Alyce Faye Bragg: Recalling the smell of washdays in winter

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The fog on the hill today is obscuring Pilot Knob, bringing to mind the old saying that, “fog on the hill brings water to the mill.” The ground is soggy and muddy, but then we’ve always considered February as our muddiest month. It is a real blessing when the March wind comes and dries up the mud that this month brings.

We have reports the robins have returned from the south, although we have not seen them yet. Some hardy robins spend the winter here in our West Virginia hills, but the ones who have migrated to a warmer climate return when the ground is bringing forth earthworms. It is a pretty good sign of coming spring when the robins return.

Last week when I caught a whiff of warm, steamy air, I was reminded of how our sense of smell can trigger memories. It immediately brought back memories of washday at home when I was a kid. Washday in the winter was a real hardship, as the water had to be carried from a pitcher pump, heated on the gas cook stove, and poured into the wringer washer.

Mom always brought her water to a boil, and when we walked home from school for lunch on a cold, winter day, the house would have that steamy smell that was peculiar to washday. It wasn’t an unpleasant smell, but a clean wet odor that permeated the whole house.

At the time, I never realized how hard it was on Mom to do our laundry in the winter, but after I began keeping house myself, it really dawned on me.

Hanging wet clothes out on the clothesline was another winter hardship. The only clothes dryer we had was sunshine, and at that season, it was winter wind. I remember how the clothes would freeze almost as soon as she hung them up, and taking them down after they freeze-dried was another chore.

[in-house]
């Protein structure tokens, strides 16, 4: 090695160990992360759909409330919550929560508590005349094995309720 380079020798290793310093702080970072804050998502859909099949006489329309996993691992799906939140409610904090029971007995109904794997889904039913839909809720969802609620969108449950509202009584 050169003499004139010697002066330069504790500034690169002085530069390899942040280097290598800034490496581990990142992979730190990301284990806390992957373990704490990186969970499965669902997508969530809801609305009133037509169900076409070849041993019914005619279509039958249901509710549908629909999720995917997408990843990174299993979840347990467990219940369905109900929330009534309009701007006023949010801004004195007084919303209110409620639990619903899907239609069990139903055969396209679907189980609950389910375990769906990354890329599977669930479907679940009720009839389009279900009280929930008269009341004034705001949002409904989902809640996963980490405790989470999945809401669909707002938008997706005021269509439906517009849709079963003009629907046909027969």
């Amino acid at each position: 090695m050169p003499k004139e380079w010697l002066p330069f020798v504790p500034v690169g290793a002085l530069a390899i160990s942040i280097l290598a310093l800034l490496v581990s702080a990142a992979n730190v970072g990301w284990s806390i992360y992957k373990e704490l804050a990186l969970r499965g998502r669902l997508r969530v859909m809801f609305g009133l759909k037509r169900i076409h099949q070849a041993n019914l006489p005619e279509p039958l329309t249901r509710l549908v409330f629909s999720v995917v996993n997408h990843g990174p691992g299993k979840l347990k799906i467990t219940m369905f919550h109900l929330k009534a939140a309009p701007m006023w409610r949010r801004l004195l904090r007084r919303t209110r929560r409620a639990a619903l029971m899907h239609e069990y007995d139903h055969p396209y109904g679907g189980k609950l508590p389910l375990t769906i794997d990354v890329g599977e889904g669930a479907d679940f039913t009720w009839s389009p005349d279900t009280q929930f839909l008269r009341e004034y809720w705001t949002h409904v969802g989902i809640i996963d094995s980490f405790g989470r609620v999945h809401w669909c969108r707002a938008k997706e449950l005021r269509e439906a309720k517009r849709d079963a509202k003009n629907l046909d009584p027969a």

They would have to be pried off the line by sheer fingertip labor, and brought inside to finish drying. That was how it was in the “olden” days!

She would pause in her washing long enough to cook dinner (not lunch) for 10 or 11. I can remember the pinto beans she cooked sometimes with macaroni (it was good, and it went farther) and sometimes it was bean dumplings. It seems that we had dumplings cooked in a lot of our food. When you are cooking for so many, it was a sure way to extend the helpings!

I loved the blackberry dumplings and the tomato dumplings. Mom used to thicken canned blackberries, sweeten them well, and we would eat it with real cow butter and hot biscuits. We called it “flummery” and could demolish a half-gallon at a time. We didn’t have fancy food, but plenty of real country “vittles” that filled the stomach.

Suppertime brought again the same big meal, sometimes with huge bowls of hot, buttered potatoes, cornbread and canned pork. We always kept a milk cow, and sometimes two, so we had all the milk that we could drink. Mom made cottage cheese that I still dream about, and had to churn every other day or so. It’s no wonder she was exhausted at the end of washday.

That warm, steamy smell was also reminiscent of Daddy sweeping the floor at home. The road here was a dirt road then, and during “mud” month, much of it was carried in on big and little feet.